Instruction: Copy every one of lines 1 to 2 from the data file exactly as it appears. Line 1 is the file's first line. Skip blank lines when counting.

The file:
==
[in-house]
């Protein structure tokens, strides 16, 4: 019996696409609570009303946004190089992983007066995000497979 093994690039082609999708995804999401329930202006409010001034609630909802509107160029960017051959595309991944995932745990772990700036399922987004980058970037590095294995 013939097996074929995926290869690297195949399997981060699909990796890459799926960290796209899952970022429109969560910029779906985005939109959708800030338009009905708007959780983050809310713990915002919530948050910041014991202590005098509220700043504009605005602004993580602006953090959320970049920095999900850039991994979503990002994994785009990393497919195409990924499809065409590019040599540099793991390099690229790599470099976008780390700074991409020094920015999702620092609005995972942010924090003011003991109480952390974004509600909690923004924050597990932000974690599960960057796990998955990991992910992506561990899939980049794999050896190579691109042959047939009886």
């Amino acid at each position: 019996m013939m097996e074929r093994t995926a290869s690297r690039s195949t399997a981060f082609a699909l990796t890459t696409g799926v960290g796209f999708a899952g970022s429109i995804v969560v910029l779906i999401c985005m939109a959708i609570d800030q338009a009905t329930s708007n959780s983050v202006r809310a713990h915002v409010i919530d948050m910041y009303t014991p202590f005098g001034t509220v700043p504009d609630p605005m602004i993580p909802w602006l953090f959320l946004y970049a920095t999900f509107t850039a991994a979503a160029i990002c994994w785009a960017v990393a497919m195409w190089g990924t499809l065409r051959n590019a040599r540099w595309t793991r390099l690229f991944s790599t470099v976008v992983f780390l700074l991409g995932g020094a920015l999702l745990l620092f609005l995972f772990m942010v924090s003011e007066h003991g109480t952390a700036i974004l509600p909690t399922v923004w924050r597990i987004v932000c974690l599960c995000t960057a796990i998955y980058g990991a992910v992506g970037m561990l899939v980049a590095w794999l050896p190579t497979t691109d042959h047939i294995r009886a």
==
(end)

[in-house]
């Protein structure tokens, strides 16, 4: 019996696409609570009303946004190089992983007066995000497979 093994690039082609999708995804999401329930202006409010001034609630909802509107160029960017051959595309991944995932745990772990700036399922987004980058970037590095294995 013939097996074929995926290869690297195949399997981060699909990796890459799926960290796209899952970022429109969560910029779906985005939109959708800030338009009905708007959780983050809310713990915002919530948050910041014991202590005098509220700043504009605005602004993580602006953090959320970049920095999900850039991994979503990002994994785009990393497919195409990924499809065409590019040599540099793991390099690229790599470099976008780390700074991409020094920015999702620092609005995972942010924090003011003991109480952390974004509600909690923004924050597990932000974690599960960057796990998955990991992910992506561990899939980049794999050896190579691109042959047939009886």